Investigation of reactive bimetallic Ni-Al particles as a heat source for microwave-assisted joining

S. Grohmann, G. Langhans, A. Reindl, V. Sidarava, M. F. Zaeh

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5 Scopus citations


Thermal joining of materials with dissimilar thermo-physical properties requires an efficient and adaptable energy input that does not lead to thermal damage of the joining partners. Reactive particles provide a promising solution for this purpose as they represent a tailorable heat source by being able to undergo an exothermic, self-sustaining reaction. A sophisticated method of initiating the reaction is the use of microwaves, since they allow high heating rates, volumetric heating, and may influence the reaction even after the activation. In this way, particles consisting of nickel and aluminium can generate temperatures up to 1550 K within a few hundred milliseconds. However, high reaction rates, elevated temperatures, and still not fully understood microwave-specific phenomena complicate the derivation of cause-effect relationships. Therefore, an experimental set-up was developed, in which the reactive particles can be activated either in the predominant magnetic or electric field due to a customised resonant cavity. Elaborate high-temperature and several power measurement methods were implemented to characterise the activation and reaction behaviour of particles with a lamellar intrinsic structure. Both the electromagnetic field and the particle size influenced the resulting temperature-time profiles and arcing phenomena. In order to demonstrate the potential of reactive particles, they were also used as a new heat source in microwave-assisted adhesive bonding. An empirical study showed that microwaves and reactive particles interacted in an advantageous way with epoxy resins, promoted the cross-linking of the polymers, and allowed the fabrication of polypropylene joints in the microwave cavity.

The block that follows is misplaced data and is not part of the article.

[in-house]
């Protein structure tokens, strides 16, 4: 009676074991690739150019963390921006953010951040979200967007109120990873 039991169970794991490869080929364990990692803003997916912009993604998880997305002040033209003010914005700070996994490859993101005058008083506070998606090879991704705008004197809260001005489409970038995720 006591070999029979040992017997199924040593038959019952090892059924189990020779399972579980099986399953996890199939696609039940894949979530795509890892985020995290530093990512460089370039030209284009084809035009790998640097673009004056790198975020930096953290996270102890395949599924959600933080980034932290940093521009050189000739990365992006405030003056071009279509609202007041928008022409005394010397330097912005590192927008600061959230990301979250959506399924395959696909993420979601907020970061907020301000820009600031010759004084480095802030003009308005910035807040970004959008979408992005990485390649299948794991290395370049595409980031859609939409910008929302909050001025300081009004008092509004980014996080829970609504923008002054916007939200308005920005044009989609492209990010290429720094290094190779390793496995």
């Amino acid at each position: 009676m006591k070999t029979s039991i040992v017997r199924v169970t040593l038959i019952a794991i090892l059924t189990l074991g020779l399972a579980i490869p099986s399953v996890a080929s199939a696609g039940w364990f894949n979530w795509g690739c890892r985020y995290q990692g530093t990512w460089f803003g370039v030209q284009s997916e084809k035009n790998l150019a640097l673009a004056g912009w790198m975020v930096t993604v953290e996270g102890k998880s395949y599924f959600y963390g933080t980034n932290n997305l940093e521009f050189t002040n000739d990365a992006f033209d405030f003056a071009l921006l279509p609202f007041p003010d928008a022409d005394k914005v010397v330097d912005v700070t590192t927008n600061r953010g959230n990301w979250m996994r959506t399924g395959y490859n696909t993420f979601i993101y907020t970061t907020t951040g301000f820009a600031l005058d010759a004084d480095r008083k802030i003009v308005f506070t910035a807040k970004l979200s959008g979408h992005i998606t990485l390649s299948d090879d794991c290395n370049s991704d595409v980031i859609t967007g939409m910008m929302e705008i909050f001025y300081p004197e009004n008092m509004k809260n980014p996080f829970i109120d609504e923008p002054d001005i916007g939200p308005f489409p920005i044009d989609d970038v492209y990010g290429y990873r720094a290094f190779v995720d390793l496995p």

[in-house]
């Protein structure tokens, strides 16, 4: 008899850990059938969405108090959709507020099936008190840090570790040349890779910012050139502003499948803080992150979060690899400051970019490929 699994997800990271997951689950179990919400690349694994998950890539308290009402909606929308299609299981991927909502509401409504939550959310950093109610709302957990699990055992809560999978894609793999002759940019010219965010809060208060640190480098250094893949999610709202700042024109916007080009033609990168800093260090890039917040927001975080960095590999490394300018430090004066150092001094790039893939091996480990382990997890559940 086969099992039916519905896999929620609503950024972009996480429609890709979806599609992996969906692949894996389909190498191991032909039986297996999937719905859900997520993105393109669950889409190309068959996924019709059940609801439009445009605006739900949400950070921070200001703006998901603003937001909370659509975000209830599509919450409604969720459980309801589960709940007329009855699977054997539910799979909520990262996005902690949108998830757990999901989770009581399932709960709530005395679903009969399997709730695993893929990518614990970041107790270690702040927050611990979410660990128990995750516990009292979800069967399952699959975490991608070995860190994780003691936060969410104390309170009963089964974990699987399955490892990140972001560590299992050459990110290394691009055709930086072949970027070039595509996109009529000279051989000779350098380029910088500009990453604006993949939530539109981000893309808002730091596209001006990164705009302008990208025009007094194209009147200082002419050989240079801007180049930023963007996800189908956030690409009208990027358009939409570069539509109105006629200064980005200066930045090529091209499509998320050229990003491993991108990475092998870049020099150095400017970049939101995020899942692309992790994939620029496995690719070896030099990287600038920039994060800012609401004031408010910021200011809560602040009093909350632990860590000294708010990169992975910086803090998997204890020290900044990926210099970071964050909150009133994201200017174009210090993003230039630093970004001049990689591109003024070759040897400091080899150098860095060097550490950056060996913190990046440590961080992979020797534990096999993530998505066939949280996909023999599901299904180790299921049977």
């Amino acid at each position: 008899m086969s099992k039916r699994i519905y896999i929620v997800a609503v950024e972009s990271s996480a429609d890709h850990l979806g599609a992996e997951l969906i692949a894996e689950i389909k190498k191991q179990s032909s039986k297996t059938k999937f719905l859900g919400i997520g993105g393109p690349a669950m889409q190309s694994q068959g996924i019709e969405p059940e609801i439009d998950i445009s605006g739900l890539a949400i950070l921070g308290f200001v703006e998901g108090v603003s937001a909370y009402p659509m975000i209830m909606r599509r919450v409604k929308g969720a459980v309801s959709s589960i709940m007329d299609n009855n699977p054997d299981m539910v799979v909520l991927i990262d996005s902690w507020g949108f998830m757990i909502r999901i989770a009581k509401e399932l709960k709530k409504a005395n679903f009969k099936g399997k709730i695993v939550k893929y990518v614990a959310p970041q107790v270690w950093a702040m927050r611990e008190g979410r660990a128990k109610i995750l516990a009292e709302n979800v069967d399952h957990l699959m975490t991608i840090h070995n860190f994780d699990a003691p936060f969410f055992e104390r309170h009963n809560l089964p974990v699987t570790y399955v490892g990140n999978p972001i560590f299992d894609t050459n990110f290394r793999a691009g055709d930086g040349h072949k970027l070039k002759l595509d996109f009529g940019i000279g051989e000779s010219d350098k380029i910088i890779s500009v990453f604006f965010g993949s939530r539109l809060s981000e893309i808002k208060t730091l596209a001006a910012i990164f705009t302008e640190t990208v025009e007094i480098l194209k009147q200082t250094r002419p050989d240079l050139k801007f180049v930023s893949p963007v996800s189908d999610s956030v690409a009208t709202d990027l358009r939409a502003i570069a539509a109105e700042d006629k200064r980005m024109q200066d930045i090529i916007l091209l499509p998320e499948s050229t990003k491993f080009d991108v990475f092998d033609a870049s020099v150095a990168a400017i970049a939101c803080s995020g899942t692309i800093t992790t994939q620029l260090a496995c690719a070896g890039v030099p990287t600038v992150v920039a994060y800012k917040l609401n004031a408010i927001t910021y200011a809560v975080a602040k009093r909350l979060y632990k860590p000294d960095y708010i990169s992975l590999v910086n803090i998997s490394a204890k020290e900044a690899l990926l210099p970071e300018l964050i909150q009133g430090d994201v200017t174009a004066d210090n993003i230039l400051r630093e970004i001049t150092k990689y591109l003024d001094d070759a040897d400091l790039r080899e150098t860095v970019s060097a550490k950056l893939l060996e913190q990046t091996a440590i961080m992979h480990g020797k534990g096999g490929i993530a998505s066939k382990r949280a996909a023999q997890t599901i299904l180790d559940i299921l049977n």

Original languageEnglish
Article number116637
JournalJournal of Materials Processing Technology
StatePublished - Aug 2020


  • Adhesive bonding
  • Bimetallic particles
  • Microwave-assisted joining
  • Nickel aluminides
  • Self-propagating high-temperature synthesis


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